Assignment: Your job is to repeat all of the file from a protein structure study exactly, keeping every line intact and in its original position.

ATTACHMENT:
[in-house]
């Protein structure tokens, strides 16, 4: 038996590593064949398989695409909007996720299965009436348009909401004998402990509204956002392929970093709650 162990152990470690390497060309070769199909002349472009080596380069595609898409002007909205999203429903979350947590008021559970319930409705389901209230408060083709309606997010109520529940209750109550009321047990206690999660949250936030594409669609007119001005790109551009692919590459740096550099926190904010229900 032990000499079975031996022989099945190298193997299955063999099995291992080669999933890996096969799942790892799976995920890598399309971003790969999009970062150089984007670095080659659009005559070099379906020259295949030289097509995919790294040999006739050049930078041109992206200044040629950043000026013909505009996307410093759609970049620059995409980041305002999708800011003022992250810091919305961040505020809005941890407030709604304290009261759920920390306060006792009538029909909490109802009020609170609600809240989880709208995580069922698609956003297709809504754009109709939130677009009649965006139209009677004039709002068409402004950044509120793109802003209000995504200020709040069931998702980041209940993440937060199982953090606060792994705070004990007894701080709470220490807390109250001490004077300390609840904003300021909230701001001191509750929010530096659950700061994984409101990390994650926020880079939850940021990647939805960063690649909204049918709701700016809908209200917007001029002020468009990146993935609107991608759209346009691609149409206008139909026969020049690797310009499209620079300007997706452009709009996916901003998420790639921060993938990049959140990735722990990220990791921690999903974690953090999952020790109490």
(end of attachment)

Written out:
[in-house]
């Protein structure tokens, strides 16, 4: 038996590593064949398989695409909007996720299965009436348009909401004998402990509204956002392929970093709650 162990152990470690390497060309070769199909002349472009080596380069595609898409002007909205999203429903979350947590008021559970319930409705389901209230408060083709309606997010109520529940209750109550009321047990206690999660949250936030594409669609007119001005790109551009692919590459740096550099926190904010229900 032990000499079975031996022989099945190298193997299955063999099995291992080669999933890996096969799942790892799976995920890598399309971003790969999009970062150089984007670095080659659009005559070099379906020259295949030289097509995919790294040999006739050049930078041109992206200044040629950043000026013909505009996307410093759609970049620059995409980041305002999708800011003022992250810091919305961040505020809005941890407030709604304290009261759920920390306060006792009538029909909490109802009020609170609600809240989880709208995580069922698609956003297709809504754009109709939130677009009649965006139209009677004039709002068409402004950044509120793109802003209000995504200020709040069931998702980041209940993440937060199982953090606060792994705070004990007894701080709470220490807390109250001490004077300390609840904003300021909230701001001191509750929010530096659950700061994984409101990390994650926020880079939850940021990647939805960063690649909204049918709701700016809908209200917007001029002020468009990146993935609107991608759209346009691609149409206008139909026969020049690797310009499209620079300007997706452009709009996916901003998420790639921060993938990049959140990735722990990220990791921690999903974690953090999952020790109490």